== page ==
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Justice and Redemption

Anthropological Realities and Literary Visions by Ivan Cankar

Irena Avsenik Nabergoj

The book shows Ivan Cankar (1876–1918) as the first Slovenian writer to examine the human conscience, justice, guilt and punishment in a way comparable to Shakespeare, Dostoyevsky, Tolstoy, and influenced also by the Bible. Given Cankar’s own bitter childhood experience of poverty and his awareness of the ceaseless injustice which rules the world, he has compassion for the wrongdoings carried out by people from lower social realms, especially children, and is all the more critical towards higher classes who cause their suffering. In his last book, Dream Visions, he reveals his experience of the First World War. He encompasses feelings of fear and anguish before death and surpasses them with the faith in redemption of all suffering people.
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16. Faith and Doubt in the Mother Sketches from the Ljubljana Period (1909–1918)

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← 241 | 242 → 16.Faith and Doubt in the Mother Sketches from the Ljubljana Period (1909–1918)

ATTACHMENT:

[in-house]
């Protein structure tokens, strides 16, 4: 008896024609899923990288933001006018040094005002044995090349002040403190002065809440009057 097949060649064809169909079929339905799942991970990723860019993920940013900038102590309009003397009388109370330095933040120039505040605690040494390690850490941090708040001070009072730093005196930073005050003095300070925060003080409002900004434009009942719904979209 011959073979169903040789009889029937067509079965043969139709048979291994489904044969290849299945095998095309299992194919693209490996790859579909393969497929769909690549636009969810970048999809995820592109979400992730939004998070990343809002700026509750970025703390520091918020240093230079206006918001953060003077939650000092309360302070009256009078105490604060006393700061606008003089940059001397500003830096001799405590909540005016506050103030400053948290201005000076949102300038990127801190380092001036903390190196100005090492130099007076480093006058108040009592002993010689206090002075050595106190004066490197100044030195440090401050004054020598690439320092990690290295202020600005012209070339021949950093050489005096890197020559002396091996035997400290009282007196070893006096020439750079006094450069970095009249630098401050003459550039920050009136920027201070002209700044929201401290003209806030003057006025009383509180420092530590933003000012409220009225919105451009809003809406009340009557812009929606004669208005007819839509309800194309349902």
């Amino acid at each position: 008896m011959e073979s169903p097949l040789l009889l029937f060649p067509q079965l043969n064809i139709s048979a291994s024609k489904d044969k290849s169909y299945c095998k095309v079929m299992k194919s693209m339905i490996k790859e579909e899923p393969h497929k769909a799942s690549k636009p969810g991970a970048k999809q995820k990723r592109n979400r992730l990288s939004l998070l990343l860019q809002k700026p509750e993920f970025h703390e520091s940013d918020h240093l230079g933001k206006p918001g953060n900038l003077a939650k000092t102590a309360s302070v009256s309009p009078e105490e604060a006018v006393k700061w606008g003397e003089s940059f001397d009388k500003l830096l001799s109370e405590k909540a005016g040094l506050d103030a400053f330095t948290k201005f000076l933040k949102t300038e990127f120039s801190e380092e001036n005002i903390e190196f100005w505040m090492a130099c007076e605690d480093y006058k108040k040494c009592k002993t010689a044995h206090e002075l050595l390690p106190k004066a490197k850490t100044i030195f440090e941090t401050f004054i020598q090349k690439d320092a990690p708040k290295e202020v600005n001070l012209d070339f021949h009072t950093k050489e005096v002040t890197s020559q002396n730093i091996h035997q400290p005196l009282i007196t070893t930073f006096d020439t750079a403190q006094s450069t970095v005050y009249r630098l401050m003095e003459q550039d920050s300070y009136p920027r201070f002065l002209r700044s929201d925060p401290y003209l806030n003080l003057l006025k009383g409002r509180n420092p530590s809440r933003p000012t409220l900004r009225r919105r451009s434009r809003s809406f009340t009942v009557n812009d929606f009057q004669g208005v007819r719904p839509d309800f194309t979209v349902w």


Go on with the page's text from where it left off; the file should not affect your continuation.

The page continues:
Cankar’s mother sketches from his Ljubljana period show that only as a child did he trust in God’s protection. Although he remained a believer, it was not in a forgiving and loving God that he believed but rather in a strict judge he felt he was too weak to turn to in prayer. His childhood faith is often described in sketches in which he recalls his, the one who brought God closest to him. Almost all of the mother sketches from the period 1910 to 1914 describe Cankar’s being divided between the desire to approach the model of his mother’s Christian piety and his doubts, which manifested themselves through his childish stubbornness, recklessness and absent-mindedness. Although he often said that he believed in God, as a child he did not feel the need for Church piety, and at the same time he, because he had given up prayer, regularly accused himself for this. Already in childhood, he preferred a dialogue with God to Church piety. In some sketches he states that prayer grants him a blessed sense of spiritual balance, whereas in other works he expresses disappointment because God does not hear his prayers. As a child and then as a student he often did not partake of communal prayer and, instead, preferred to go walking in the woods; after the death of his mother, he distanced himself completely from external forms of...

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